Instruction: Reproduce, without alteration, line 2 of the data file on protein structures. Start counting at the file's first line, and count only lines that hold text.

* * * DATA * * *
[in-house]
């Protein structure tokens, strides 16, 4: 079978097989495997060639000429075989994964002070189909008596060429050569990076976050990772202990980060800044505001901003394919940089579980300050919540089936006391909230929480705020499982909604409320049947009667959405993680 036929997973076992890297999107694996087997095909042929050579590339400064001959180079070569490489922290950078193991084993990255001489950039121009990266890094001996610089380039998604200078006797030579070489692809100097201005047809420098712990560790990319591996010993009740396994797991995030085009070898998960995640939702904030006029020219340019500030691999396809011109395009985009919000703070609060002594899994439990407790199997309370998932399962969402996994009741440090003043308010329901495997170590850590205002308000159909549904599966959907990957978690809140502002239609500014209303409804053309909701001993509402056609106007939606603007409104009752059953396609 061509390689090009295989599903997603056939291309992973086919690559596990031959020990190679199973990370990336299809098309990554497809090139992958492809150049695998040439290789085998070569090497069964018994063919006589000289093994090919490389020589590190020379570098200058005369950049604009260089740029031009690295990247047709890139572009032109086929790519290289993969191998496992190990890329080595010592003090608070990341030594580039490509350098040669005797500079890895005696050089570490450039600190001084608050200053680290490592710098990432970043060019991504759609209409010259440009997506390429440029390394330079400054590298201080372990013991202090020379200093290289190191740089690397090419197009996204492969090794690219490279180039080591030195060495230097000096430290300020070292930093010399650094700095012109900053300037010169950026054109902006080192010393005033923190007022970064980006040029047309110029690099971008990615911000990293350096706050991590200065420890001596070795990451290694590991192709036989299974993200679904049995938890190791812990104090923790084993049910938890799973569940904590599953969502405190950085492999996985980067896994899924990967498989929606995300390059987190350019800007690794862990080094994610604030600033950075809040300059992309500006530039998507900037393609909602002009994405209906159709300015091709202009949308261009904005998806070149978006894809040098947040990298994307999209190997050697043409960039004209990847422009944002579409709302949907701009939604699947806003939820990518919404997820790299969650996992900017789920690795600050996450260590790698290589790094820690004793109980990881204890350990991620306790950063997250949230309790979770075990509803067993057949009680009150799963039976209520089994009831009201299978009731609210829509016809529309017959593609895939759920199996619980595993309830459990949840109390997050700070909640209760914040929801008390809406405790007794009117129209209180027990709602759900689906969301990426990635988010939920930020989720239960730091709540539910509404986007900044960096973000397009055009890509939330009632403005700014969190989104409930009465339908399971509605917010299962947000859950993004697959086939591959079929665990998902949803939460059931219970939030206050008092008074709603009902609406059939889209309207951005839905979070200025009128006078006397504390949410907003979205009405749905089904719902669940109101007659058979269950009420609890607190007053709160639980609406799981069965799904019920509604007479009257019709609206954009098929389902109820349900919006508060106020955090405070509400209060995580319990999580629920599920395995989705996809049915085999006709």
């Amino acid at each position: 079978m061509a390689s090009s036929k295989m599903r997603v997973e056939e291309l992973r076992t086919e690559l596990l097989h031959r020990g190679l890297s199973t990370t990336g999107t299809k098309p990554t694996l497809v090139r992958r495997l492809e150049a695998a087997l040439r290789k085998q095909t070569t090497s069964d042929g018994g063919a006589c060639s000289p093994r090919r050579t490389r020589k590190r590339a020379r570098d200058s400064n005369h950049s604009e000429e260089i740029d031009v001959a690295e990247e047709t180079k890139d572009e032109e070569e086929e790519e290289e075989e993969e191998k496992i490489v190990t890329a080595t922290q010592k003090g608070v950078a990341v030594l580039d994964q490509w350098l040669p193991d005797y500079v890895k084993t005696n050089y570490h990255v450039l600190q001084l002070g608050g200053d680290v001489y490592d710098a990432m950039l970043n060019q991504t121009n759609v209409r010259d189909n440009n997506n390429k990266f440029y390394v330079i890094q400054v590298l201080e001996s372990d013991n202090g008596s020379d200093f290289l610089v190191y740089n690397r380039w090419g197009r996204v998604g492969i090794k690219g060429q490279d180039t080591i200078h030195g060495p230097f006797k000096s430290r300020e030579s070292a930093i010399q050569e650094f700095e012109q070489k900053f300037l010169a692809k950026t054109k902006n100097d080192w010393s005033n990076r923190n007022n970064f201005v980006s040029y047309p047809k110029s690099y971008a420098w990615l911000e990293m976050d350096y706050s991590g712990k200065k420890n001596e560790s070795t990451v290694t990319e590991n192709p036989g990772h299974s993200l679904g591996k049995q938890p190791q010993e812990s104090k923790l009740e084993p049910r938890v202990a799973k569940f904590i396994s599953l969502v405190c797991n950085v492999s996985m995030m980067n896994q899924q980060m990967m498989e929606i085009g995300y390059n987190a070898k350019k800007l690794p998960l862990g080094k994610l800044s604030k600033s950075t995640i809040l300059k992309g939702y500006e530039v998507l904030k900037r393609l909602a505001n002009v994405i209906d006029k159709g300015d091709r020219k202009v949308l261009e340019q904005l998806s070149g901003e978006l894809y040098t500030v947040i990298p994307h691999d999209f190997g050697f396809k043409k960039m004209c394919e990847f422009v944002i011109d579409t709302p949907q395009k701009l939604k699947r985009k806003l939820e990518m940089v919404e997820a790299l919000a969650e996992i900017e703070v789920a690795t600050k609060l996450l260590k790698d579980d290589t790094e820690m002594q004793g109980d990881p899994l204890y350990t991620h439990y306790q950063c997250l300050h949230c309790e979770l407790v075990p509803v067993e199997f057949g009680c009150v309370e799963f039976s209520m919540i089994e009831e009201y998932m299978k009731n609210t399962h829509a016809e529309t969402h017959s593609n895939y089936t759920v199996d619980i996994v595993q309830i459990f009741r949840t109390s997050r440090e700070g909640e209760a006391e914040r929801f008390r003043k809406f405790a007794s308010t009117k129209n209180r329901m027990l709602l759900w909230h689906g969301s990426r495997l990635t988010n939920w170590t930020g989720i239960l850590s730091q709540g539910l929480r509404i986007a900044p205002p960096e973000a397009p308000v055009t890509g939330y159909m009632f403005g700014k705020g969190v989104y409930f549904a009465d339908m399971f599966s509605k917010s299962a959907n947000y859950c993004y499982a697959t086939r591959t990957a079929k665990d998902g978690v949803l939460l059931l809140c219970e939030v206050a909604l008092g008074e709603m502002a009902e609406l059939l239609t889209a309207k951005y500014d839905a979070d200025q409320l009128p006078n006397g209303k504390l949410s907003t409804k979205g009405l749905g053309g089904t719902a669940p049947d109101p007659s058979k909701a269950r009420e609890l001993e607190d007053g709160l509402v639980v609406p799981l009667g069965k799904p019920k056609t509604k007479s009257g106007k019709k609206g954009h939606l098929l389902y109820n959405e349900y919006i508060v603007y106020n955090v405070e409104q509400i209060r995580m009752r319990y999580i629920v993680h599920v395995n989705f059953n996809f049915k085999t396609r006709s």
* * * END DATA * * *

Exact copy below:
């Protein structure tokens, strides 16, 4: 079978097989495997060639000429075989994964002070189909008596060429050569990076976050990772202990980060800044505001901003394919940089579980300050919540089936006391909230929480705020499982909604409320049947009667959405993680 036929997973076992890297999107694996087997095909042929050579590339400064001959180079070569490489922290950078193991084993990255001489950039121009990266890094001996610089380039998604200078006797030579070489692809100097201005047809420098712990560790990319591996010993009740396994797991995030085009070898998960995640939702904030006029020219340019500030691999396809011109395009985009919000703070609060002594899994439990407790199997309370998932399962969402996994009741440090003043308010329901495997170590850590205002308000159909549904599966959907990957978690809140502002239609500014209303409804053309909701001993509402056609106007939606603007409104009752059953396609 061509390689090009295989599903997603056939291309992973086919690559596990031959020990190679199973990370990336299809098309990554497809090139992958492809150049695998040439290789085998070569090497069964018994063919006589000289093994090919490389020589590190020379570098200058005369950049604009260089740029031009690295990247047709890139572009032109086929790519290289993969191998496992190990890329080595010592003090608070990341030594580039490509350098040669005797500079890895005696050089570490450039600190001084608050200053680290490592710098990432970043060019991504759609209409010259440009997506390429440029390394330079400054590298201080372990013991202090020379200093290289190191740089690397090419197009996204492969090794690219490279180039080591030195060495230097000096430290300020070292930093010399650094700095012109900053300037010169950026054109902006080192010393005033923190007022970064980006040029047309110029690099971008990615911000990293350096706050991590200065420890001596070795990451290694590991192709036989299974993200679904049995938890190791812990104090923790084993049910938890799973569940904590599953969502405190950085492999996985980067896994899924990967498989929606995300390059987190350019800007690794862990080094994610604030600033950075809040300059992309500006530039998507900037393609909602002009994405209906159709300015091709202009949308261009904005998806070149978006894809040098947040990298994307999209190997050697043409960039004209990847422009944002579409709302949907701009939604699947806003939820990518919404997820790299969650996992900017789920690795600050996450260590790698290589790094820690004793109980990881204890350990991620306790950063997250949230309790979770075990509803067993057949009680009150799963039976209520089994009831009201299978009731609210829509016809529309017959593609895939759920199996619980595993309830459990949840109390997050700070909640209760914040929801008390809406405790007794009117129209209180027990709602759900689906969301990426990635988010939920930020989720239960730091709540539910509404986007900044960096973000397009055009890509939330009632403005700014969190989104409930009465339908399971509605917010299962947000859950993004697959086939591959079929665990998902949803939460059931219970939030206050008092008074709603009902609406059939889209309207951005839905979070200025009128006078006397504390949410907003979205009405749905089904719902669940109101007659058979269950009420609890607190007053709160639980609406799981069965799904019920509604007479009257019709609206954009098929389902109820349900919006508060106020955090405070509400209060995580319990999580629920599920395995989705996809049915085999006709």